There are always winners and losers, and the COVID-19 pandemic was no different. In many ways, the gaming industry managed to excel economically and culturally during the pandemic while other sectors sank. The gaming industry was valued at approximately $179 billion at the end of 2020, up from $160 billion in 2019. It didn’t just survive – it experienced exceptional growth. But that’s not the whole picture. There were parts of the gaming industry that struggle too. Here’s a look at the winners and losers of the gaming industry in 2020.
With widespread “stay at home” orders, people were forced to spend more time indoors than ever before. And what do you do when you’re stuck inside? You play games. In the US, the gaming audience grew to 28 million people since March 2020. Mobile gaming jumped up 28% in the US and 50% in the UK. Big things were happening on consoles too. EA’s FIFA added 7 million new players in their second quarter of 2020, double the number of players they added the year before.
Games that got us through the pandemic
So, what games were these new gamers playing? Nintendo’s Animal Crossing: New Horizons became a bestseller during the pandemic and played a considerable role in the gaming industry’s massive 35% growth in March 2020 compared with March 2019. Nintendo reported $1.4 billion in profits in their second quarter (when most of the world went into lockdown). This was a whopping five times more than it made in the same quarter of 2019.
Other popular games got people through long weeks indoors. OSRS (Old School RuneScape) was an instant hit shortly after it launched in March 2020 and continued to grow in popularity over the summer. It had 30 million active OSRS account holders in March, and by August, this was up to 75 million active players. Not only OSRS had its shine, Escape from Tarkov got a lot of attention too. After the wipe, a lot of players started to rush in, and buying an EFT account became popular to do amongst the gamers.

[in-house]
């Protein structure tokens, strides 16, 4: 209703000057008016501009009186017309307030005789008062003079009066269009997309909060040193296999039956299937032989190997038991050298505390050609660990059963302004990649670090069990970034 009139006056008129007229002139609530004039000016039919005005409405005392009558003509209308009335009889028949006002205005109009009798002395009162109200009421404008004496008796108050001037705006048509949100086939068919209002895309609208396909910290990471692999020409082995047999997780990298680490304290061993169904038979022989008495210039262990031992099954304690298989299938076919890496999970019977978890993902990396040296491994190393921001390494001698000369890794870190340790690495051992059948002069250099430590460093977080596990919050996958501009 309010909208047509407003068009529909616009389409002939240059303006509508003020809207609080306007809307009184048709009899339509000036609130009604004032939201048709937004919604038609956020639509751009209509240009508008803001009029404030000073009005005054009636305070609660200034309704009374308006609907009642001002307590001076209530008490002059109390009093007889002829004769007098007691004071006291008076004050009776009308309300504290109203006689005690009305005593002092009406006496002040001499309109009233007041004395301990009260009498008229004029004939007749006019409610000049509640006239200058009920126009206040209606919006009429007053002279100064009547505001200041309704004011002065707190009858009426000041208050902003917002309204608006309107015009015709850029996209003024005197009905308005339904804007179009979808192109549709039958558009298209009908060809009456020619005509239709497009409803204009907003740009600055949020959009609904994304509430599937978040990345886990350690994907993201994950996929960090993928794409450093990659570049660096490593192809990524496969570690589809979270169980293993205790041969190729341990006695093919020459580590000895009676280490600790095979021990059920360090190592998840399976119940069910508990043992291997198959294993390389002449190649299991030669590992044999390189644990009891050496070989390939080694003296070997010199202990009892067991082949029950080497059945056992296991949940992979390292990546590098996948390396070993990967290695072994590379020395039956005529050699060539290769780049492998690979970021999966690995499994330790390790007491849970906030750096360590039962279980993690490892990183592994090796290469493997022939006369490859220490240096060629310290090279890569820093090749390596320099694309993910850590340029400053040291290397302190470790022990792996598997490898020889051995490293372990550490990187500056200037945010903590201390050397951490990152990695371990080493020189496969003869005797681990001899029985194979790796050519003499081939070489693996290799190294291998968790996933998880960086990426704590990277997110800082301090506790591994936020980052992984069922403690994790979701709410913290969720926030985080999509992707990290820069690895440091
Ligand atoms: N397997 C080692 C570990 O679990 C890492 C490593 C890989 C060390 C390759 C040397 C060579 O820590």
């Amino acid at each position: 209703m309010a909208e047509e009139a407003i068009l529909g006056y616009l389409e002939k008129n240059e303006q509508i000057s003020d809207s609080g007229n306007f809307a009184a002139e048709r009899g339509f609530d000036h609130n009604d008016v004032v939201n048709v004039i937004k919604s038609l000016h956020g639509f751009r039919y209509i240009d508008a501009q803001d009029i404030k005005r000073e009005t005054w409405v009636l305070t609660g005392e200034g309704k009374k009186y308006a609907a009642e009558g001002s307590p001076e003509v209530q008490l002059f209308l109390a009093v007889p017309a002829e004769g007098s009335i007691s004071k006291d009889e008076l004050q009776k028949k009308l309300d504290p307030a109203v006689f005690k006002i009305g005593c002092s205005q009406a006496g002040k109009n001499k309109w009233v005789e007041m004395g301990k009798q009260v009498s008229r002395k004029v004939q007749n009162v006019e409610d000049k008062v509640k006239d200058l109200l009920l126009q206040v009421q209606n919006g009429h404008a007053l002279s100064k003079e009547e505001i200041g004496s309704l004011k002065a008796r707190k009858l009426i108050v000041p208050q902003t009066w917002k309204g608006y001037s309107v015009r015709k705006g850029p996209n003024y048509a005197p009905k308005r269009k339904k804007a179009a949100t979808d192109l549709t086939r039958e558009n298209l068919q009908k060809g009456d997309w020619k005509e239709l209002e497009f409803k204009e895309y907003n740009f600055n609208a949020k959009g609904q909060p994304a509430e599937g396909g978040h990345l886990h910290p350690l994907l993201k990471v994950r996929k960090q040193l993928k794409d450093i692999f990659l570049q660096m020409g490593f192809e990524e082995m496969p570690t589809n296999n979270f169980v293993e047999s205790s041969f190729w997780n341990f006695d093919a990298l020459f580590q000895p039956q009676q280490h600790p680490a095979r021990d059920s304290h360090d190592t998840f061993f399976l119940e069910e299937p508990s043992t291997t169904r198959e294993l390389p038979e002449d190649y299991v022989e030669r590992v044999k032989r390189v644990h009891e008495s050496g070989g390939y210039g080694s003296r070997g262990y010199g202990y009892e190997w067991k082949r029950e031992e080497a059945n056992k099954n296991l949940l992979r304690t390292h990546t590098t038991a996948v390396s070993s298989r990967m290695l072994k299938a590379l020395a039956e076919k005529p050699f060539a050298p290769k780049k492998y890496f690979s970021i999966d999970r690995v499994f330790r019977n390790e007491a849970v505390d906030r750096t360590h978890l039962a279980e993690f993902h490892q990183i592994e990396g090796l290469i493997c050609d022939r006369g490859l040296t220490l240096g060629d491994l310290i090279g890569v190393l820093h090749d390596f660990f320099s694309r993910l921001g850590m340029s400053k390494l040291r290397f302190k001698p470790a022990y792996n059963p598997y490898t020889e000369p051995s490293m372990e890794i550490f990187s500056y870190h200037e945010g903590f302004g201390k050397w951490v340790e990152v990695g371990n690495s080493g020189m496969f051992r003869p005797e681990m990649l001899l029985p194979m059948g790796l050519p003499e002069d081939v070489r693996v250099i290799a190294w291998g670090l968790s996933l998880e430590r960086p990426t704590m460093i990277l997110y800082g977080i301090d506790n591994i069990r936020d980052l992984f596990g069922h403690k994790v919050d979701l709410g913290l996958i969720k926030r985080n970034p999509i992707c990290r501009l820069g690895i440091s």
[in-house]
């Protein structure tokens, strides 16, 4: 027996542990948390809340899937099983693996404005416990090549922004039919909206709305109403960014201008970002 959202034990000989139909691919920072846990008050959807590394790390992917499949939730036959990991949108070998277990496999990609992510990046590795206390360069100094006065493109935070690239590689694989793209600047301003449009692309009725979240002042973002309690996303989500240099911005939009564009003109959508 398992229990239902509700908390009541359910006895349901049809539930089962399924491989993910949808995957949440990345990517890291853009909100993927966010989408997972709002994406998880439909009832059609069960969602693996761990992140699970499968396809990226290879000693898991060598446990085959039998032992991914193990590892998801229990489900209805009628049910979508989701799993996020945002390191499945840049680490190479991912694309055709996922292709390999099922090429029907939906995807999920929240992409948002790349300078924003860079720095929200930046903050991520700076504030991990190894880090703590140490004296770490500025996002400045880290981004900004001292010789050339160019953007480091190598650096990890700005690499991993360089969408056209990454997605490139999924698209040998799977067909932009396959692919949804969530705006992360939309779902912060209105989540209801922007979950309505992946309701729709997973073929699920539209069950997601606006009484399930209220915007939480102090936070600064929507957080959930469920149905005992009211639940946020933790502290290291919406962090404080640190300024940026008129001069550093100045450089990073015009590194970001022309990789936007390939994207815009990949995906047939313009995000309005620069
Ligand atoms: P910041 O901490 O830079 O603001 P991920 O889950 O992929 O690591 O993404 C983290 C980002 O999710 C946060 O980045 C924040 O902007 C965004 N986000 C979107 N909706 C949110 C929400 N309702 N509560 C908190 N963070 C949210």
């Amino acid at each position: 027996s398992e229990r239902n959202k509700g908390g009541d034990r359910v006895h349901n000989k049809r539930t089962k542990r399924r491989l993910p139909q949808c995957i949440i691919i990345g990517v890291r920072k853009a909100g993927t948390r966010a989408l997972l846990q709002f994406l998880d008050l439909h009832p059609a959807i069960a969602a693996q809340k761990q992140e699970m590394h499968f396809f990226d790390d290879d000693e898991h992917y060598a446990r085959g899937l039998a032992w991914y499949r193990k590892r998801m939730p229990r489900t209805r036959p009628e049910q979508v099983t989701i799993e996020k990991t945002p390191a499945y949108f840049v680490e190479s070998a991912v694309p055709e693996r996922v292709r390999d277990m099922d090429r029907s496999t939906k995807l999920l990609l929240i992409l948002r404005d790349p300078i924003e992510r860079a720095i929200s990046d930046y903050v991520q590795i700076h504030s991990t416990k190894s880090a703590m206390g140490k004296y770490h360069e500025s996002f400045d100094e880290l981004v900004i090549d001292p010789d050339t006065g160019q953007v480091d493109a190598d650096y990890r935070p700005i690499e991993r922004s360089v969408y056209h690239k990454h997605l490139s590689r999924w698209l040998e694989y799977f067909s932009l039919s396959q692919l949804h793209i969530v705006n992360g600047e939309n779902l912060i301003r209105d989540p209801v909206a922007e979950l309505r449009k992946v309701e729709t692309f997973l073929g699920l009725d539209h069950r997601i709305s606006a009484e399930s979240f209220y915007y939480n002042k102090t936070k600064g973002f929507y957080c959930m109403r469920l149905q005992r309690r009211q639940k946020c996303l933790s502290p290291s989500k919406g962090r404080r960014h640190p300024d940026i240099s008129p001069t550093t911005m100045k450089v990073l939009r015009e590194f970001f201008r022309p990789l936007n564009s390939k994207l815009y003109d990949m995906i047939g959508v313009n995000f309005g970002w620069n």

While the gaming industry did weather the pandemic’s storm better than most, it wasn’t positive across the board. Many subsets of the industry did struggle.
Let’s start with the biggest. It should come as no surprise that the esports industry took a massive hit during the pandemic. It’s a sector that thrives on live events with stadiums packed full of people. In other words, a virus’s dream come true. As a result, almost all live events had to be canceled or postponed.
Here’s a snapshot of just some of the events that were either canceled or postponed due to the pandemic:
- Bandai Namco world tour events
- Fortnite World Cup 2020
- Tokyo Game Show 2020
- Tekken 7 World Tour circuit
- China’s League of Legends Pro League
- Dota 2 The International 2020
- PUBG 2020 Global Series
Canceling live events had a substantial economic hit on the esports industry. It’s not just people in chairs that bring in money, but all the other things that happen at live events. Sponsorships, catering, merchandise, VIP tickets, and so on all took a hit.
However, it wasn’t all bad for esports either. With many traditional sporting events canceled, esports did manage to bridge the entertainment gap at times by providing minimal and remote esports coverage. For example, Riot Games’ League of Legends Championship Series maintained most of their original schedule by switching to a remote-only broadcast. Rocket League games also managed to maintain their tournaments and make them frequent.
Delays, delays, delays
With game development companies forced to switch to remote working, there were some inevitable hiccups. Game development was hit hard for many companies, and as a result, many games were postponed. Far Cry 6 was postponed indefinitely during the pandemic, and it is currently planned to be released before September 30, 2021. Halo Infinite was also pushed back from the fall of 2020 to Fall 2021. Breath of The Wild fans were also disappointed not to get an update from Nintendo on the highly anticipated sequel still in development. Although no firm date was ever given for this game, fans were expected to have more information by now. This drive for more details is partly spurred by concern over Nintendo’s admission that the COVID-19 pandemic has disrupted their development pipeline.
With supply chains severely hit during the pandemic, gamers found it hard to get their hands on the hardware they wanted. The PlayStation 5 and Xbox Series X experienced stock issues. Even the Nintendo Switch experienced stock issues when many people raced to buy a Switch after being enticed by Animal Crossing: New Horizons. Additionally, gamers wanting to get their hands on PC hardware from NVIDIA and AMD also struggled.
Photo credit: The feature image has been done by Cole Keister.
Source: Simone Liedtke (Engineering News) / Facebook for Business / John Glenday (The Drum) / Adam Epstein (WEF) / Sam Desatoff (GameDaily) Ryan Browne (CNBC) / Imogen Beckhelling (RPS) / Luke Plunkett (Kotaku)